“Nay, answer me. Stand and unfold yourself.”
What’s the difference between the two exchanges above? Either not much or quite a lot, depending on your perspective. Both indicate two people looking to identify each other. Therefore, both imply a certain level of curiosity or suspicion, as well as the likelihood that they cannot see each other very well.
Both are the opening lines of Hamlet.
The first set of lines comes from the 1603 Quarto of the play. The second set of lines comes from the 1604 Quarto, and is the one that appears in the First Folio. The second quarto is commonly considered the more authoritative version of the play.
In talking to some of my fellow teachers, I found that, while most were aware that there are quarto and folio versions of the plays, few had considered using the differences between them as a teaching tool. Personally, it wasn’t until my time at the 2012 Teaching Shakespeare Institute, when I was able to hear a talk by Dr. Barbara Mowat, co-editor of the Folger Editions, that I really saw the worth of these different versions in the secondary classroom.
English teachers across the United States are feeling the pressure of the Common Core and are searching out techniques and tools to address standards such as RL.11-12.4, which asks students to “determine the meaning of words and phrases as they are used in the text, including figurative and connotative meanings; analyze the impact of specific word choices on meaning and tone.”
Many students find this kind of sophisticated close reading difficult, but by providing them with two different possibilities for just a small section of the play, students are able to see how even the tiniest change in diction can affect layers of nuance in the overall impact of the lines. Continue Reading »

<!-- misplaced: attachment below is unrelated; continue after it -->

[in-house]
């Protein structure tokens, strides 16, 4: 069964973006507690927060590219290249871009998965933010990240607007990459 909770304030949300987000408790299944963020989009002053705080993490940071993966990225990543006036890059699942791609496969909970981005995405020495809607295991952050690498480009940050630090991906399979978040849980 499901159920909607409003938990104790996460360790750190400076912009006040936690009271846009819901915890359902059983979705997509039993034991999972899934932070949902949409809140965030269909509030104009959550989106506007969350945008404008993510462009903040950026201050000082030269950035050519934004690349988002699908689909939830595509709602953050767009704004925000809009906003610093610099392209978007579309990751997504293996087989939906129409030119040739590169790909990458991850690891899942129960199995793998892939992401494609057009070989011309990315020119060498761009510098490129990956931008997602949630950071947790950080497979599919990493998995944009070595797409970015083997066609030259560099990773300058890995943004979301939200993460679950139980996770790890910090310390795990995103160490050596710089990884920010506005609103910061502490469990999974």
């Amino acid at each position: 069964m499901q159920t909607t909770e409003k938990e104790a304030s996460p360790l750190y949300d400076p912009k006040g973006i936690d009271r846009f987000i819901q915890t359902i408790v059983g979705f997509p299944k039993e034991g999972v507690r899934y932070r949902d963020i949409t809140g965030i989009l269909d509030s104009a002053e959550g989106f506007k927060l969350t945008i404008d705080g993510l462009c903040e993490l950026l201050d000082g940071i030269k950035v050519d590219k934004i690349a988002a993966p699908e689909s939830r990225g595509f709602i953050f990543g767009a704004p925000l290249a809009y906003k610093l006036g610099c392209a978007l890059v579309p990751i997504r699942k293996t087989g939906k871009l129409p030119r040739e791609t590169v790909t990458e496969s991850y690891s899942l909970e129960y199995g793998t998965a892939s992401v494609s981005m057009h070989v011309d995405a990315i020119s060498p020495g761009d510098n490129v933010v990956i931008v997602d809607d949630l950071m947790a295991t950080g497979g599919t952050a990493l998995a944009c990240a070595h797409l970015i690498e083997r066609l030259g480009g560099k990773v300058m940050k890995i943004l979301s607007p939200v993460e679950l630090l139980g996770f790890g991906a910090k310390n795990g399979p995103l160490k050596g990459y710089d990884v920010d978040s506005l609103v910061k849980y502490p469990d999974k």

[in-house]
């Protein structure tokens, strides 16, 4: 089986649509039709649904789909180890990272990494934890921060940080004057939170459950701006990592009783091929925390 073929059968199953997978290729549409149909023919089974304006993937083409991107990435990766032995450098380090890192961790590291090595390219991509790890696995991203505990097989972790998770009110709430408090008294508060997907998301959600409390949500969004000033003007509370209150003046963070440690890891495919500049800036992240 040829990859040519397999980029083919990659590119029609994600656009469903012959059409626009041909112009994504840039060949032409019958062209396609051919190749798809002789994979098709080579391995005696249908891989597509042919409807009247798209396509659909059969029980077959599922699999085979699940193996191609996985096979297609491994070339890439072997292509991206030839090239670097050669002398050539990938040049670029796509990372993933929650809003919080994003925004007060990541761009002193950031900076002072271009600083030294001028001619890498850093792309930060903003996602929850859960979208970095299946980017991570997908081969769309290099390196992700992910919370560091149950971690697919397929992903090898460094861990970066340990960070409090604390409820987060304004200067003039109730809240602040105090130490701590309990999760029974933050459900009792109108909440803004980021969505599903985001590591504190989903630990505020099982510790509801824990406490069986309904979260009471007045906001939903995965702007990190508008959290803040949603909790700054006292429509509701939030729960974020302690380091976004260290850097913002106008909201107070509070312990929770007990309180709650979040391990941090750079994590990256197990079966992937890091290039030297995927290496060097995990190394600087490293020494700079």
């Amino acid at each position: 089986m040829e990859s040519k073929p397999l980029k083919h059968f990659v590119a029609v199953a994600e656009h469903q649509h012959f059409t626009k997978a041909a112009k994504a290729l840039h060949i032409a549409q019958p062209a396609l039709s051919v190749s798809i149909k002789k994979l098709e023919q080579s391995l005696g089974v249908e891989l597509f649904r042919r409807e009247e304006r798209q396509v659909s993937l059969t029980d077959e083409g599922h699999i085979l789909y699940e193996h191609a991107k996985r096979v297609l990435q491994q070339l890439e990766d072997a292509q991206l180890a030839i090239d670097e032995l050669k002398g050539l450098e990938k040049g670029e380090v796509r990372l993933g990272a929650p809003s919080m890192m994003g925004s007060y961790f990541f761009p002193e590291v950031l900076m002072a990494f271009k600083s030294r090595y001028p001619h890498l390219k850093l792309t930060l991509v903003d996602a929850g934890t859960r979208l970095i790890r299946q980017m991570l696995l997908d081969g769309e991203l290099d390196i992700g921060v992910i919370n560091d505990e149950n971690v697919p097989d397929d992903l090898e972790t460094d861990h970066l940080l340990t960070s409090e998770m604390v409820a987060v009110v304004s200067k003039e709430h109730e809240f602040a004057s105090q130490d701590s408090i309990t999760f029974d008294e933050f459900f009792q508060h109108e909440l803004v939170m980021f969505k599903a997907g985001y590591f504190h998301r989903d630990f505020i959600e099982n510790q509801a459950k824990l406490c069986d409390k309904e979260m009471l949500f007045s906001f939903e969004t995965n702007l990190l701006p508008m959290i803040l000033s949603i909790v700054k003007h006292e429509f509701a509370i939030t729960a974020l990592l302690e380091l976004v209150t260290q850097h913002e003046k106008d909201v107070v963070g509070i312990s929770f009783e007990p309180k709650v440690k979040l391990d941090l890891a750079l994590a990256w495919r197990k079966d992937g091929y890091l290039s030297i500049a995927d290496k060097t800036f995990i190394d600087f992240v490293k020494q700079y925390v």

Posted in Hamlet | Tagged Common Core, First Folio, Hamlet, Sara Lehn | 1 Comment »
Why is being a teacher worth it? What is it that draws you to the classroom?
English teacher Rachel Ravreby Lintgen, a 1994 graduate of Amherst College in Massachusetts, gives her own answers to these important questions in a recent blog post. The Folger has a special connection to Amherst since the college is Henry Folger’s alma mater. But anyway, we enjoyed her blog post, and we wanted to share some of it with you:
In the past year, especially, I have thought long and hard about why it is I chose teaching. After a six-year hiatus to stay at home with my two children, I decided to return to the classroom this last year. As I re-entered the workforce, I found myself wondering why and how I had, again, chosen teaching as my path. More precisely, I found myself reflecting on what sustains me in a field that is difficult, time-consuming, underpaid, often criticized, routinely scapegoated, and typically misunderstood. The answer is both simple and multi-faceted: Curiosity. In my classroom, I wonder aloud how a writer crafts her prose. I ask my students to be critical inquirers, to ponder the complexities of a text and resist easy answers. And among my colleagues, we question our practice and investigate new ways to engage with the content and with our students. As a community of teachers we, too, are a community of learners who puzzle over the how and why kids learn. At our best, teachers are explorers – curious about not only the material of the course but about how best to communicate our passion to students.
Read more at Well Mixed, an Amherst College alumni blog.
What sustains you as a teacher? Is it curiosity, or something else? Tell us in the comments.
Posted in Humanities Education | Tagged Amherst College | 1 Comment »